This is a bigger development than it might appear on the surface. In the mobile era, in which popular opinion states that “mobile is the sun” and that all content discovery is driven through it, the success of Amazon Echo signals a broadening in the runtime clients available to end consumers for discovery and general interface with the web.

“We are looking for a new discovery runtime.”

To understand the significance of Echo, it’s important to define what analysts mean when they talk about ‘discovery runtime’. In short, discovery runtime is the client (or interface) a consumer uses when they are looking for content on the internet.

In the web era (pre-smartphone, post-general adoption of the internet) discovery runtime was synonymous with Google. If you needed to find x on the internet, you opened up your web browser and searched for x on Google, regardless of what x was. This is why Google owned the last decade. They controlled the gateway to content discovery. What’s more, because users could only access the web through the browser, and because Google owned browser search, all content searches came through Google, regardless of what was being searched for. The browser-based discovery runtime was content-independent.

With the rise of the smartphone and its fractured app ecosystem, discovery runtime changed. Users started leveraging specialized apps to find things, instead of typing them into Google. This meant that the mobile discovery runtime was content-dependent, or contextual. That is, if you’re looking for a restaurant, you use Yelp. You don’t open up your chrome app and search for the restaurant using Google.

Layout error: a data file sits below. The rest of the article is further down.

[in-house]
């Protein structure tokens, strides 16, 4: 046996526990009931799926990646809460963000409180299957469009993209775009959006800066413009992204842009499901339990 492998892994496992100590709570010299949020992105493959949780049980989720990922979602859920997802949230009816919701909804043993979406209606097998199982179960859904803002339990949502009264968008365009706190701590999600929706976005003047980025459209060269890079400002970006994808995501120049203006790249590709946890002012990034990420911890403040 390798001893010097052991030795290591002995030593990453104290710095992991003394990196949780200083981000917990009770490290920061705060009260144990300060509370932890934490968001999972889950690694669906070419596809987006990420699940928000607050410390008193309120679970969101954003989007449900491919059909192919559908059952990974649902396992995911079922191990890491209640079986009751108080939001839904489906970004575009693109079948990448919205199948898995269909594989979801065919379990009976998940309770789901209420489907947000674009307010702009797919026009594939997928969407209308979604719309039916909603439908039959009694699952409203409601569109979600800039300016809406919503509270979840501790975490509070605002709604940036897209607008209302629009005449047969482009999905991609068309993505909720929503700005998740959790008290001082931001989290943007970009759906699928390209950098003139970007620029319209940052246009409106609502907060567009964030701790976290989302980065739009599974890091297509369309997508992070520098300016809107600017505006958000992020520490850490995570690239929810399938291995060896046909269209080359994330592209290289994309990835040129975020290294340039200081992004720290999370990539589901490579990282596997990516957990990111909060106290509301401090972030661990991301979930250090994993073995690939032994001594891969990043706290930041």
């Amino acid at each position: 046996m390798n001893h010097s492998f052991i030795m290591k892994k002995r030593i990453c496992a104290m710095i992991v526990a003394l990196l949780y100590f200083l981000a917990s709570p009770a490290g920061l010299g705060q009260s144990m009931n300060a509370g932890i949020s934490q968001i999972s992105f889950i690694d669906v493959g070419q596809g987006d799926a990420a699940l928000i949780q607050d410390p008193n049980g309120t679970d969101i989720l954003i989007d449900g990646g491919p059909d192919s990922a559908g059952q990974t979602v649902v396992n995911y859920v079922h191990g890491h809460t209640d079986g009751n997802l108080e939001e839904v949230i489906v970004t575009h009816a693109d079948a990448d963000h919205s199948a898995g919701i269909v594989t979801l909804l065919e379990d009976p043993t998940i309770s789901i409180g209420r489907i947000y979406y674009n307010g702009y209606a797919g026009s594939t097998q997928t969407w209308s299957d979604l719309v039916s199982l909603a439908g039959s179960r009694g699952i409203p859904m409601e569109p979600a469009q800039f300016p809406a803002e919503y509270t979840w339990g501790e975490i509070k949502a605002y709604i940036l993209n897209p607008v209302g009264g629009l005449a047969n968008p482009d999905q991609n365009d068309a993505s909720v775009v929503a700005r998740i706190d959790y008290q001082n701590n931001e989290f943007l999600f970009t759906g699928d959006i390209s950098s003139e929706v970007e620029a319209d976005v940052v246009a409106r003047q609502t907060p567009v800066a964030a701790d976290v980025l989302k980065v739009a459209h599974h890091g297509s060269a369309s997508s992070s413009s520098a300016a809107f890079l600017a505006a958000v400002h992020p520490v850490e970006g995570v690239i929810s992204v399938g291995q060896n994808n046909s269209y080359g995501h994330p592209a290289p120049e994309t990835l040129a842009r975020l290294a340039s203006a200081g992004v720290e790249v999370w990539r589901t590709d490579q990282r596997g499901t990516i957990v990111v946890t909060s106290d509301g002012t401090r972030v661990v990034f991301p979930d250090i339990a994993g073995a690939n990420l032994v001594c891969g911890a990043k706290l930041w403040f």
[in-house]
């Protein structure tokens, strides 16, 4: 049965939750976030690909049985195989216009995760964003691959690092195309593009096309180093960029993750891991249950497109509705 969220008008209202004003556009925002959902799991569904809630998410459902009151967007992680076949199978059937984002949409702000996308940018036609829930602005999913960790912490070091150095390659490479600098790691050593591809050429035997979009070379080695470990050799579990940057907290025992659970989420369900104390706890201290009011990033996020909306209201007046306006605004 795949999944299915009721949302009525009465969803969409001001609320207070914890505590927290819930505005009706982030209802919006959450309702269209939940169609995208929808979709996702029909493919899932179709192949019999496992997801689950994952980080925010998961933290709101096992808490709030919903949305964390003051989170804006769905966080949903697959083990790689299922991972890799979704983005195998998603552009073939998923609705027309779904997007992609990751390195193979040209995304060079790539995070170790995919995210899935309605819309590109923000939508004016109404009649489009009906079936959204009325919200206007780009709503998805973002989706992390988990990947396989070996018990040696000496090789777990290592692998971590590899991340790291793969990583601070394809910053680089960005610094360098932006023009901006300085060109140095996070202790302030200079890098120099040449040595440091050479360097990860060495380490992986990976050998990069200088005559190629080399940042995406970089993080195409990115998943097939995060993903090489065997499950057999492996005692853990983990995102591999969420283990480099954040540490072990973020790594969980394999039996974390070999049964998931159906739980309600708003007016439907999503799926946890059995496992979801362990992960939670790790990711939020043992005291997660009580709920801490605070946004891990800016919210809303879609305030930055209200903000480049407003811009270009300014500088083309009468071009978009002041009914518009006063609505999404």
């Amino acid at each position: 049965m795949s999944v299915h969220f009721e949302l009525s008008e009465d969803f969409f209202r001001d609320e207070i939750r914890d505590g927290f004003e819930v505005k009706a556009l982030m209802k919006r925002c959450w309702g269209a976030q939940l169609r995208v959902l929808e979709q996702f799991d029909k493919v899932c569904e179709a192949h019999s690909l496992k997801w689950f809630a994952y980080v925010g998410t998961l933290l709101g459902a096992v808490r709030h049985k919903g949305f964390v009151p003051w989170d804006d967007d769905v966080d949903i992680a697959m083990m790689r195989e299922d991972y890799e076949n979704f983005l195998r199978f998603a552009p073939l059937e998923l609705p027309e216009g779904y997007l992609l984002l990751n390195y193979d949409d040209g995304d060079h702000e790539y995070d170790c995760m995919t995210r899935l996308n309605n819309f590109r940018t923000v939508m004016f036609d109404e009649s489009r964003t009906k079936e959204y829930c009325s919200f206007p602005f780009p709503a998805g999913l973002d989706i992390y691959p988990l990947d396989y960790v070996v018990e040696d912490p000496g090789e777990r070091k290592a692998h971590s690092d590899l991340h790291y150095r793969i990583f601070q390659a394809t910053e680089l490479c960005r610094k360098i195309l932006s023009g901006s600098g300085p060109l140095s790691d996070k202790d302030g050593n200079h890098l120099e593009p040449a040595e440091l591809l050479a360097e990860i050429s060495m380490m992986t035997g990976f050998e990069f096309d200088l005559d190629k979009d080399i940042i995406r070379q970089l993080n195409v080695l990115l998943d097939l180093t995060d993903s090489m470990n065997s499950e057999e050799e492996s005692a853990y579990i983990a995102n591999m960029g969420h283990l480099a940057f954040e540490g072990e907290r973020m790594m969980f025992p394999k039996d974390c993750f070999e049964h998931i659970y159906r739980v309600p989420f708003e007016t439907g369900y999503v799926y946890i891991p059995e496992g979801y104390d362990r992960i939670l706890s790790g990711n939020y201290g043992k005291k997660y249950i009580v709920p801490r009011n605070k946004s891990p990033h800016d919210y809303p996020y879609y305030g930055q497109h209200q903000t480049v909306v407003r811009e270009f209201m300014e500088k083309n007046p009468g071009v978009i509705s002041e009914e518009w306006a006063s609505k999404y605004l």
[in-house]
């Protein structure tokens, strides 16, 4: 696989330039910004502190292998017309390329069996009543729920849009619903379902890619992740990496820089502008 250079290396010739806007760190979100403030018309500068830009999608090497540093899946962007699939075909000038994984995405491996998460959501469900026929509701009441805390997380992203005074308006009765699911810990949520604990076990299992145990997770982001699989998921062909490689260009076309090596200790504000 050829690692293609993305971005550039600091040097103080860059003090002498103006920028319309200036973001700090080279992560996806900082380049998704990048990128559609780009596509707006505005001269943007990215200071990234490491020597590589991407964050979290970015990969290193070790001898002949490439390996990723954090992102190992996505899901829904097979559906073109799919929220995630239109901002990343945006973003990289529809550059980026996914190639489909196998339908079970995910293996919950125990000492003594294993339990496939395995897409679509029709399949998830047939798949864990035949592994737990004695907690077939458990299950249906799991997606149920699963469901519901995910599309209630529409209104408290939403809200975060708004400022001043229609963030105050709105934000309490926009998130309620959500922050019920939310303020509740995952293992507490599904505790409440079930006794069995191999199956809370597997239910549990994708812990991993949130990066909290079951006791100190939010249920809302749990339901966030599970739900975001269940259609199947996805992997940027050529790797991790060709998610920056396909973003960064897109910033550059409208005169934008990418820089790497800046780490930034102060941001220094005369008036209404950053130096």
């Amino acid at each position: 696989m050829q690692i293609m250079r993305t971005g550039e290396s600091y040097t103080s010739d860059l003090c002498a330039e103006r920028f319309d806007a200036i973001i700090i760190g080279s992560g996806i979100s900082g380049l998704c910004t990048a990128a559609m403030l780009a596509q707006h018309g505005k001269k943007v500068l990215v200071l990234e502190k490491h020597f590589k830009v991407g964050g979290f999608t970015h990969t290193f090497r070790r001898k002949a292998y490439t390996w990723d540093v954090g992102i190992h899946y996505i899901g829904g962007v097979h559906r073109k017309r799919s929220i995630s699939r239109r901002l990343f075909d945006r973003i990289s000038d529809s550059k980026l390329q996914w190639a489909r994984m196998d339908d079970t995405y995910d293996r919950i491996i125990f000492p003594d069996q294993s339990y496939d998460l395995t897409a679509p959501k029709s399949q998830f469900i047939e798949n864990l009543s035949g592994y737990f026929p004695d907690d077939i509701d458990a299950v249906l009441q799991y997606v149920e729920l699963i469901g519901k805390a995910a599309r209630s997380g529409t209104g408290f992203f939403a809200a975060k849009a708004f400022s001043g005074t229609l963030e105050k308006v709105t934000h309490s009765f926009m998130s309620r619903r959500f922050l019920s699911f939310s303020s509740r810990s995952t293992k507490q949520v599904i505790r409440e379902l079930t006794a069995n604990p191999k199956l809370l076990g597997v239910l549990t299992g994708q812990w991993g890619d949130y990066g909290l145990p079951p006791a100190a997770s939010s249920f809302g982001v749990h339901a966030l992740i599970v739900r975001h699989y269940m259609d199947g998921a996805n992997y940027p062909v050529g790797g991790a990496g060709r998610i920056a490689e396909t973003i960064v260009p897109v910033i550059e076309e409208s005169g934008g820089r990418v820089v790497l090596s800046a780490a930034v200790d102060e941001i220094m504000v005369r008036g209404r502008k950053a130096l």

As this shift from web to mobile has taken place, companies (including Google) and investors have been looking for the one mobile discovery runtime that might consolidate the fractured app ecosystem users interact with today -- Google Now? Siri? notifications? messaging apps? As Ben Evans says below, investors are looking for the next Google, the mobile model for directing users to a single discovery runtime that is content-independent.

“Really, we’re looking for a new run-time - a new way, after the web and native apps, to build services. That might be Siri or Now or messaging or maps or notifications or something else again. But the underlying aim is to construct a new search and discovery model - a new way, different to the web or app stores, to get users.” -- Ben Evans

Others say there won’t be a clear victor in mobile runtime, that mobile search will remain contextual and we’ll use different applications based on the context of the situation we’re in. Here’s Fred Wilson in response to Ben Evan’s take on mobile runtime: